BEIJING (Reuters) - China has set itself a staggering task to cure its smothering pollution: switching coal-fired boilers and heating systems in at least 1.2 million households in 28 of its smoggiest northern cities to run on gas or electricity. By October.
Beijing’s latest crackdown on pollution, outlined in a policy document dated Feb. 17 and seen by Reuters this week, dangles a potentially game-changing carrot for the country’s saturated global natural gas market.
The projected extra needs would inflate China’s gas demand by a quarter, according to consultancy Wood Mackenzie - some 50 billion cubic metres (bcm), more than the whole of France consumes in a year. That would offer the prospect of boosting prices in a seller’s market and surging liquefied natural gas (LNG) imports.
There’s a large, expensive catch. Such expansion is all but impossible without investing in doubling underground storage capacity, building thousands of miles of pipeline to carry the gas in the west to the eastern cities, and installing pump stations in rural villages - all of which is supposed to be complete within a meager seven months.
“The magnitude of this policy is unprecedented,” said Guo Zihua, head of a rural development department at Beijing city hall that deals with villages surrounding the capital - now on the front line of the battle for cleaner air.
“The central government has given us very little time to remove coal heating in rural villages. We are under tremendous pressure to reach the target,” said Guo, speaking during a tour on Thursday of Beijing’s outskirts designed to highlight the scale of the task.
The radical plan comes as Beijing ramps up its years-long war on pollution by attempting to wean the nation off coal, its favorite fuel but one that chokes the north during China’s cold winter months. Most power plants run on coal.
The speed at which the project turned from a draft, issued in January, into an order suggests the government is determined to tackle the problem - at any cost. The issue of pollution has become a political hot potato that will be a major topic during China’s upcoming annual parliament meeting, starting on Sunday.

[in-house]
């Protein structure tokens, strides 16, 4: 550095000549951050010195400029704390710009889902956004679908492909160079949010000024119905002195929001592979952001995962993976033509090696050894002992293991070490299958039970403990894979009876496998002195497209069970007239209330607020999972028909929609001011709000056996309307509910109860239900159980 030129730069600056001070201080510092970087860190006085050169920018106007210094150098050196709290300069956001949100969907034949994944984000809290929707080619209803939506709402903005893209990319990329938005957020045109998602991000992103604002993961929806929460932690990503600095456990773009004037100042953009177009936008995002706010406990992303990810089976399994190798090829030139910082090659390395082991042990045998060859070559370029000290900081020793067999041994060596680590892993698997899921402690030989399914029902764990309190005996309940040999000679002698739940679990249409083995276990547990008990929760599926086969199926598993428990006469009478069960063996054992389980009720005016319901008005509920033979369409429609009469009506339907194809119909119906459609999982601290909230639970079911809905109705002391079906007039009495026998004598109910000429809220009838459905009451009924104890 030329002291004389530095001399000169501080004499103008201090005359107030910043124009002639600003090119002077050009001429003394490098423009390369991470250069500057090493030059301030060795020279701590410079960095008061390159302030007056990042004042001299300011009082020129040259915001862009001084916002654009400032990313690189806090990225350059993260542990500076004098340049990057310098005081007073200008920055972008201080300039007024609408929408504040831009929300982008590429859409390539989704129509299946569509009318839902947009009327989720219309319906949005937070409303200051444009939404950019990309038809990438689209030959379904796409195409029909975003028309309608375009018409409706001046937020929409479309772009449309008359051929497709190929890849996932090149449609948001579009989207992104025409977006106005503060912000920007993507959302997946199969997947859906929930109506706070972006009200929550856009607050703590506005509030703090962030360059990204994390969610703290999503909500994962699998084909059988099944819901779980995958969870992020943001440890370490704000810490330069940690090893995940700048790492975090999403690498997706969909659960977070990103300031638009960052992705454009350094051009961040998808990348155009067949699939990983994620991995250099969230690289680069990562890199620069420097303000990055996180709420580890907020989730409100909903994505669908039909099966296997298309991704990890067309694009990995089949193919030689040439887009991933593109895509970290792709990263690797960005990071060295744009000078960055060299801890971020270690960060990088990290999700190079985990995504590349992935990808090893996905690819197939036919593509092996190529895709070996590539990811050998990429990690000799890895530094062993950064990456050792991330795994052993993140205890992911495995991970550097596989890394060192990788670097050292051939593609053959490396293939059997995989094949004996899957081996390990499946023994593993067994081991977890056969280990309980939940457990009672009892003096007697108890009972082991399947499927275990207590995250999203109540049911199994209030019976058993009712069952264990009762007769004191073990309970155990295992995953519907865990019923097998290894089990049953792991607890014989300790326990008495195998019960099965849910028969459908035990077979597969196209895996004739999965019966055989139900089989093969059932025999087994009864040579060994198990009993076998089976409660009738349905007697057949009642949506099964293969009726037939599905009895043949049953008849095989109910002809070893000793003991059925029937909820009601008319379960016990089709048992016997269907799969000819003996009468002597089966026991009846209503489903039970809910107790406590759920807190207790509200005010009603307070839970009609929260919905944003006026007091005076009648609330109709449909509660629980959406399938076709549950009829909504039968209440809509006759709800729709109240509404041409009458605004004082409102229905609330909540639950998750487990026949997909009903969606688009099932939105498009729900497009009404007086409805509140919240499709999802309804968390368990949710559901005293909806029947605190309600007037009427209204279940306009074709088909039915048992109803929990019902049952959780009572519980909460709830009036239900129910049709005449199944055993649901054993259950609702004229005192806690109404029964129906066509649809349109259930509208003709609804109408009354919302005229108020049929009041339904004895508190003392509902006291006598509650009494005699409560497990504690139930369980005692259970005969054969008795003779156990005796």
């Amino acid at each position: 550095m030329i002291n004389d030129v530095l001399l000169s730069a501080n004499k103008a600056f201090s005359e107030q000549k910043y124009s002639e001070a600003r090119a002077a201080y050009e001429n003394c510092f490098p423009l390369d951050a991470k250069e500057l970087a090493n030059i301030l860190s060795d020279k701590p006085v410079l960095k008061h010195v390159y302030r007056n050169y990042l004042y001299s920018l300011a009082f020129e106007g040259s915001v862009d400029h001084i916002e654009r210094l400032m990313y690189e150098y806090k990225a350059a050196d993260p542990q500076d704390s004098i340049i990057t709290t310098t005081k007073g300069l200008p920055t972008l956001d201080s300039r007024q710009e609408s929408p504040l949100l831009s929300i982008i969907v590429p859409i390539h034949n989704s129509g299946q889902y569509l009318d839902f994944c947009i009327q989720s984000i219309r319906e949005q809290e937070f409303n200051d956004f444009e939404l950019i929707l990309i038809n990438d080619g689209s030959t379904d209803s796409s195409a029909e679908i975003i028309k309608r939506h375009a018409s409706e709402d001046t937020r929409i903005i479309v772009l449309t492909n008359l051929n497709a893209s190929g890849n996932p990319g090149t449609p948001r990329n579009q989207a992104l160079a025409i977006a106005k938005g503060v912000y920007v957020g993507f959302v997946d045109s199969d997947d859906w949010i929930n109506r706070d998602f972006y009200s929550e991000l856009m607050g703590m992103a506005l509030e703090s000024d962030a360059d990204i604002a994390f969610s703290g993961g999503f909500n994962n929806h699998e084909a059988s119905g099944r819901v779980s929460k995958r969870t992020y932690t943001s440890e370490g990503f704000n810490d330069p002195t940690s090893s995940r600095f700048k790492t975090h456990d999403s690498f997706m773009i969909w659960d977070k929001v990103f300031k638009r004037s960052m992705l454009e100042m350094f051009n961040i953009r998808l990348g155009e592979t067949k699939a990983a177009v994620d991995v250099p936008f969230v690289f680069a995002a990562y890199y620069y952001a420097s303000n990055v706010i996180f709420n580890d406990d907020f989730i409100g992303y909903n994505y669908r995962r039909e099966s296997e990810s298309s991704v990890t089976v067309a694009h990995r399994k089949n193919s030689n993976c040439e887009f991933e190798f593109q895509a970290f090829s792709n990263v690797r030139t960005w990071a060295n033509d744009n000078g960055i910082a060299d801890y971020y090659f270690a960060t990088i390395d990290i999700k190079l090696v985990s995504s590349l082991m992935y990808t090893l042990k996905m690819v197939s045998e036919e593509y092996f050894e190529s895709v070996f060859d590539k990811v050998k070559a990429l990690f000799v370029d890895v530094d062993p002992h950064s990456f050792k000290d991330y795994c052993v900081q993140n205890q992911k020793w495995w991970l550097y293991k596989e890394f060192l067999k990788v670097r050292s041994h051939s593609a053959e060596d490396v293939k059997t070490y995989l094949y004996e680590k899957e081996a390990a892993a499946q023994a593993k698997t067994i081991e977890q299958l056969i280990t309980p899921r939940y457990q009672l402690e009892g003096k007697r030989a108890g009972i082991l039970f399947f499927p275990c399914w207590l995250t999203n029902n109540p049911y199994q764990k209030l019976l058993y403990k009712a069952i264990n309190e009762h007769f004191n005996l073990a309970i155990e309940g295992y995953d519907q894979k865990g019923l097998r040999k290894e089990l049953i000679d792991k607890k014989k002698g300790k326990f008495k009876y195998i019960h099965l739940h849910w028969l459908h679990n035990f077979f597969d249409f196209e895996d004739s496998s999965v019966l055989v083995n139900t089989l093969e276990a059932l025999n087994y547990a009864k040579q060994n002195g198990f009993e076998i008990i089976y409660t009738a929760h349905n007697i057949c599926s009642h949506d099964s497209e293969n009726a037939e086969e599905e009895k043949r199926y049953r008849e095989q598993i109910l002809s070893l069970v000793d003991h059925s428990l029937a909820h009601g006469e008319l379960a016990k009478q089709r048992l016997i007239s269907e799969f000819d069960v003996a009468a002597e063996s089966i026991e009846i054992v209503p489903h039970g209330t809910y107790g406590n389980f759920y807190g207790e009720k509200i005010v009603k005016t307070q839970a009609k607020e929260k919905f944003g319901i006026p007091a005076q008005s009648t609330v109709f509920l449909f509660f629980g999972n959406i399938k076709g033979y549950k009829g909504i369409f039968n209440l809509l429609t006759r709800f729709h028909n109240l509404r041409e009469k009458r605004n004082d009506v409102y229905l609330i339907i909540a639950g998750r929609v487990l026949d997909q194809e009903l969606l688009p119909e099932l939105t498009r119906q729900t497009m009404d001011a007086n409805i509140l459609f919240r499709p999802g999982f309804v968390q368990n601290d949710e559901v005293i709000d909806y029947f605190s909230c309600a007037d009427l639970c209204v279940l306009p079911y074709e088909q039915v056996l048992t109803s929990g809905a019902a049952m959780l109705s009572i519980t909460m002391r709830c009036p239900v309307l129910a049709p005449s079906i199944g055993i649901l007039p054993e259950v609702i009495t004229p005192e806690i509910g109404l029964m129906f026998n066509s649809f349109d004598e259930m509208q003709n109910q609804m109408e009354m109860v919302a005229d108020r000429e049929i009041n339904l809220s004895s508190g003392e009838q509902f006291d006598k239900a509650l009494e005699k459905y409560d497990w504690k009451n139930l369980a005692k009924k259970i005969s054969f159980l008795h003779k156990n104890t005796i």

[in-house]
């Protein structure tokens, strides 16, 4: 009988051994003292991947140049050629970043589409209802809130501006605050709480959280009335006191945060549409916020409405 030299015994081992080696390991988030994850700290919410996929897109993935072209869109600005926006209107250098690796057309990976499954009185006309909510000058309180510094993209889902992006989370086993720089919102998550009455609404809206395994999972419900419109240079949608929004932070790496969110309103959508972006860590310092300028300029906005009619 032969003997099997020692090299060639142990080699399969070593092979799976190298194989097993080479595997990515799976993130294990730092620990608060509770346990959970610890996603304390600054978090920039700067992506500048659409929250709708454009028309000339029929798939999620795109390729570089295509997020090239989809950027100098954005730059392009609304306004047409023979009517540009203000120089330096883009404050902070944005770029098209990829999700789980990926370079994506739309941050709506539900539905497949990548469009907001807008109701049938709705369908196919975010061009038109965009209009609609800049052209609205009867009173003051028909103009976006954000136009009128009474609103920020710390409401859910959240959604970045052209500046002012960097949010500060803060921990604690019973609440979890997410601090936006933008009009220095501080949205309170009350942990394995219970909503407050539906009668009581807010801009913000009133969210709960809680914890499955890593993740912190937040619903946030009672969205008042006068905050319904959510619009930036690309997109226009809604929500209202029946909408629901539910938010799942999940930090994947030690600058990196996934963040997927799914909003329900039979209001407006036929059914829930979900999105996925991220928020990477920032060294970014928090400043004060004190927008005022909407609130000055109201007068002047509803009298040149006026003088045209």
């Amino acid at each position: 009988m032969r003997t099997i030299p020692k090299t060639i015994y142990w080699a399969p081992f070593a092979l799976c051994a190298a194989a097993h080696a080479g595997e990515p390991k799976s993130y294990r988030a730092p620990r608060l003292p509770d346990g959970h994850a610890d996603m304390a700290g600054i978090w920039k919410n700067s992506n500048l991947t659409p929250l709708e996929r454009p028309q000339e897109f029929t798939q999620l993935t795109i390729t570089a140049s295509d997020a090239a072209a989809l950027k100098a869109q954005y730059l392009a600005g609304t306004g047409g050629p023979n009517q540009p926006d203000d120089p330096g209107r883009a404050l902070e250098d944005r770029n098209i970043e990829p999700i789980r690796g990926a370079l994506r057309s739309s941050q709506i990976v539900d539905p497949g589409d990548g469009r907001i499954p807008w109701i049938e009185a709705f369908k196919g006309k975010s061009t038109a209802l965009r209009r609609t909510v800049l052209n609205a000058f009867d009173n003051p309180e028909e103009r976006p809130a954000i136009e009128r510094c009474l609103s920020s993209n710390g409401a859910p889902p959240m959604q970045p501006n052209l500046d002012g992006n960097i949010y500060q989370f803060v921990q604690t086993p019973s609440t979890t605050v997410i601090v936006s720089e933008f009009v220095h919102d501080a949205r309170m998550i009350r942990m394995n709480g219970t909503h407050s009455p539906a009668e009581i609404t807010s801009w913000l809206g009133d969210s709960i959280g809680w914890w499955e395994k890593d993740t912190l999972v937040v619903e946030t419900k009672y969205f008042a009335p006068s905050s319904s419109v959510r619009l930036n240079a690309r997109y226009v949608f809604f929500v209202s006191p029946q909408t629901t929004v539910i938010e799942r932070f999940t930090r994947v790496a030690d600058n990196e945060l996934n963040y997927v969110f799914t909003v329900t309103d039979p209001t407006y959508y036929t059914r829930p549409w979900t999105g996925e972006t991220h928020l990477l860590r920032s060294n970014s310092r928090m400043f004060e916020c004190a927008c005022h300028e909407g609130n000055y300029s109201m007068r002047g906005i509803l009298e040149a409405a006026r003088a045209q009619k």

If Beijing official Guo’s calculations are anything to go by, that cost will be enormous: by October, the capital must convert boilers serving around 300,000 residents to run on gas or electricity rather than coal, and is plowing 10 billion yuan ($1.45 billion) into funding the switch.
And for provinces that aren’t as advanced as the capital, the challenge will be much more difficult and costly, said an official at the city’s coal department on Thursday.
As well as a matter of improving national health, curbing pollution is a key part of a strategy of upgrading the economy by shifting away from heavy industry like public construction projects and tackling overcapacity.
Yet analysts say the plan’s fate will rest on a massive, breakneck infrastructure build-out including LNG terminals, storage tanks and pipelines.
“If you look at the pollution in China, it’s clearly a massive problem so it’s not a surprise they want to do this,” said Neil Beveridge, senior oil and gas analyst at Sanford C Bernstein. “The big question is: how are they going to achieve it?”
Underground storage capacity needs to increase to around 40 bcm, or 20 percent of annual demand, to support the boost in demand. That’d be up at least more than double an estimated current capacity 10-20 bcm.
The daunting scale of the plan leaves huge questionmarks over the prospects of its success. But in the meantime, construction and energy companies are gearing up for a windfall.
Some, like China National Petroleum Corp [CNPET.UL] (CNPC), were already at work on extending the country’s gas infrastructure. CNPC is building the fourth Shaanxi-Beijing gas pipeline, a critical 1,114 kilometer line with 25 bcm capacity reaching China’s northeastern region.
The existing three lines with 35 bcm are already operating at full capacity. Whether by coincidence or design, the new pipe is due to come into operation by October this year.
Reporting by Meng Meng and Josephine Mason; Editing by Kenneth Maxwell